Surviving the Friendly Skies and Other Travel Adventures with Kids (Guest Post)
Traveling with kids doesn’t have to be a one-way trip to the dark side. If you’re worried about an upcoming family vacation, try some of these ideas to reduce stress and the likelihood you’ll vow never to leave the house again until the kids have left for college.
Planning to take to the skies for a vacation with your kids? These tips make flying with kids as easy as walking around the block. For starters, book early flights and check in online. Mornings are usually quieter and airports less crowded. Planning a trans- or intercontinental flight? Opt for an overnight flight so everyone can sleep. Most airlines allow online check-ins up to 24 hours before your scheduled departure — do that to avoid standing in long lines.
Road trips are an entirely different beast with their own unique set of potential problems. Motion sickness, for example, is no fun for anyone. To steer clear of this issue, offer snacks that include ginger or peppermint and avoid greasy, rich, and spicy foods. Also, keep a window open and take frequent breaks from activities that make tummies queasy.
Boredom is also a big deal. Your older kids can choose their own books, games, and other activities to pack. Younger kiddos might need help. Consider books, iPods/tablets, printable travel games, surprise activities or toys, or some of these fun options:
● Travel Bingo: Perfect for kids of all ages, travel bingo boards ask players to look for stop signs, mailboxes, trucks, farm animals, and more.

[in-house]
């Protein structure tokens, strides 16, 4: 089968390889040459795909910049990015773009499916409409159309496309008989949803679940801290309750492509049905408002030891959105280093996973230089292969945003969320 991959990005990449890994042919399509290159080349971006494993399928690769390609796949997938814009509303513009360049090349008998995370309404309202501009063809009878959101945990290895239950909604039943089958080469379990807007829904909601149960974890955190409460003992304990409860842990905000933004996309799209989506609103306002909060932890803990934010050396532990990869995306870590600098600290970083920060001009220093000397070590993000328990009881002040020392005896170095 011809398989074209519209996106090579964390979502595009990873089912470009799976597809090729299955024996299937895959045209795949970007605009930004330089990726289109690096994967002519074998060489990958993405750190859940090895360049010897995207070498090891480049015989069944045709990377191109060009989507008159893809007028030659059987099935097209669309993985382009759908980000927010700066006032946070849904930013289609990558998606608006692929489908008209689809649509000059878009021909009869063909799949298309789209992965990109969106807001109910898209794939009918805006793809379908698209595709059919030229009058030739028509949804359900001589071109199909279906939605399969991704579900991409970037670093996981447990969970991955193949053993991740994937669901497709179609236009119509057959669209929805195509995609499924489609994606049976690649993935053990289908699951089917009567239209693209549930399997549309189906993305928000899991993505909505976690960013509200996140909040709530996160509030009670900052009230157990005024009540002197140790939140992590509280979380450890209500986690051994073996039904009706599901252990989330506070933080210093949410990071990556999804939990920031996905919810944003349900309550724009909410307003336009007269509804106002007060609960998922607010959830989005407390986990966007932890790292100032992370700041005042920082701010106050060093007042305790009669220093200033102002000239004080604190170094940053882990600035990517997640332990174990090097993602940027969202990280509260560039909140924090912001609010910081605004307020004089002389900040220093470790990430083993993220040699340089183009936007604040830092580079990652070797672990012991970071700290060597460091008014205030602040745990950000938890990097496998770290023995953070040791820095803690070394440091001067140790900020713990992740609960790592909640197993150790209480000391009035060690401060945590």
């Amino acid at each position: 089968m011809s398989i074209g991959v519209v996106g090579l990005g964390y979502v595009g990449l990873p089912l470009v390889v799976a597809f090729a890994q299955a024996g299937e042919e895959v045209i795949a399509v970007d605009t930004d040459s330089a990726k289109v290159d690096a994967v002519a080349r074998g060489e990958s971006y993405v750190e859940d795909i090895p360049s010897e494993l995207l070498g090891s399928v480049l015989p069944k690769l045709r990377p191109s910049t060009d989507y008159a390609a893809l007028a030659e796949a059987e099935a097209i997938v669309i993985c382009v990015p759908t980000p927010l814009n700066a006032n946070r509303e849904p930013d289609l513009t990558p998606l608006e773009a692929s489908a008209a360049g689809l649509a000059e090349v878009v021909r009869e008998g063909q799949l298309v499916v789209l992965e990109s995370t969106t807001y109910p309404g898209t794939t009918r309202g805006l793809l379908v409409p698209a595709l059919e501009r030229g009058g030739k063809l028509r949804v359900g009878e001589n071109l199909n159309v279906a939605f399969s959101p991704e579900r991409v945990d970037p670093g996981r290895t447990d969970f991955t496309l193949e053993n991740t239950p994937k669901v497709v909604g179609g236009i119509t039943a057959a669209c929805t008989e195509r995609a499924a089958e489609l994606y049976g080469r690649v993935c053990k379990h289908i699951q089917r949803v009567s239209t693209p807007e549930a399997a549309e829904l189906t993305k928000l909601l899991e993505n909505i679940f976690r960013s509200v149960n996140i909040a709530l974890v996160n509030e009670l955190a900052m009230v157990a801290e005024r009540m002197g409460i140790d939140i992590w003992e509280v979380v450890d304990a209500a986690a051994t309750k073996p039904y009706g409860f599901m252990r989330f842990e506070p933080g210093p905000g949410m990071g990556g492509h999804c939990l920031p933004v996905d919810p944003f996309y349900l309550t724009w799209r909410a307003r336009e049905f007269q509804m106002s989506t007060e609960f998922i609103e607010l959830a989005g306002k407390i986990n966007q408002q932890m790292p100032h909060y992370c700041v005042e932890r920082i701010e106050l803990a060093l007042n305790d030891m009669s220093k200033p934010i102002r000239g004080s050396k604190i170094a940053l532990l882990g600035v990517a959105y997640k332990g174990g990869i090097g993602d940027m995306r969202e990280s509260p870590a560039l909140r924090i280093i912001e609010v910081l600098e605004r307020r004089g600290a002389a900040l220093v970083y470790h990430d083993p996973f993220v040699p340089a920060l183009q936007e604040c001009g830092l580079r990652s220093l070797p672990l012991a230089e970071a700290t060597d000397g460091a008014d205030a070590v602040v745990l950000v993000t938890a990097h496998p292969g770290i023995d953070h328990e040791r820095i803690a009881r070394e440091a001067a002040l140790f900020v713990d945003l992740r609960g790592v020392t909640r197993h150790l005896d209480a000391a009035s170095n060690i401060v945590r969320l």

● Mad Libs on the Road: Another all-ages game, the trip version puts a real twist on funny car songs, historical sites, and more.
● Wikki Stix: This mess-free art project includes bendable sticks of yarn and wax that kids can bend into all 2D and 3D shapes and designs.
● Take ‘N’ Play Anywhere Games: Who doesn’t love the classic checkers, hangman, tic-tac-toe and other games — travel-sized!
● Puzzle Cube Sets: Challenge kids with 3x3x3 and 2x2x2 cubes and a pyramid puzzle.
Successful road trips include built-in breaks to give everyone a chance to stretch their legs and get the wiggles out. Younger kids especially benefit from stopping every one to three hours during the day. Also, take turns driving and sitting in the back with the baby, and pack an easily accessible tote stocked with all the usual things your baby needs.
If you’ve got a packed car, try using some traveling hacks to make life on the road easier. Use shower caddies for containing snacks and meals. Shoe organizers make great over-the-seat supplies holders, and cereal containers become no-spill trash cans. Suction shower organizers attach to car windows to hold toys or art supplies, while carabiners make the perfect hooks to hang bags and purses. And it might sound crazy, but use cookie trays as backseat desks.
Eating on the Go
Whether you’re traveling by plane, train, or automobile, feeding a clan gets expensive — and potentially unhealthy — pretty quickly, especially if your children go from zero to hungry in t-minus 30 seconds after eating a meal.
To combat that problem when you’re on the road, bring healthy foods you know your people will eat — whether it’s the standard PB&J, cheese sandwich, crackers, veggies, or homemade parmesan pita crisps with hummus, or wrap sandwiches. People often reach for food to relieve boredom. If you’re “trapped” for the long haul try these recipes. Parents Magazine recommends these packable nutrient-rich snacks for your next family vacation.
Whether you’re off on your first adventure or a seasoned traveler, adding kids to the equation always invites the unexpected. You can’t prepare for everything, but with a little planning, entertainment, and snacks, there’s not much you can’t handle.
This is a guest post written by Daniel, who is a single dad raising two children. At DadSolo.com, he aims to provide other single dads with information and resources to help them better equip themselves on the journey that is parenthood.
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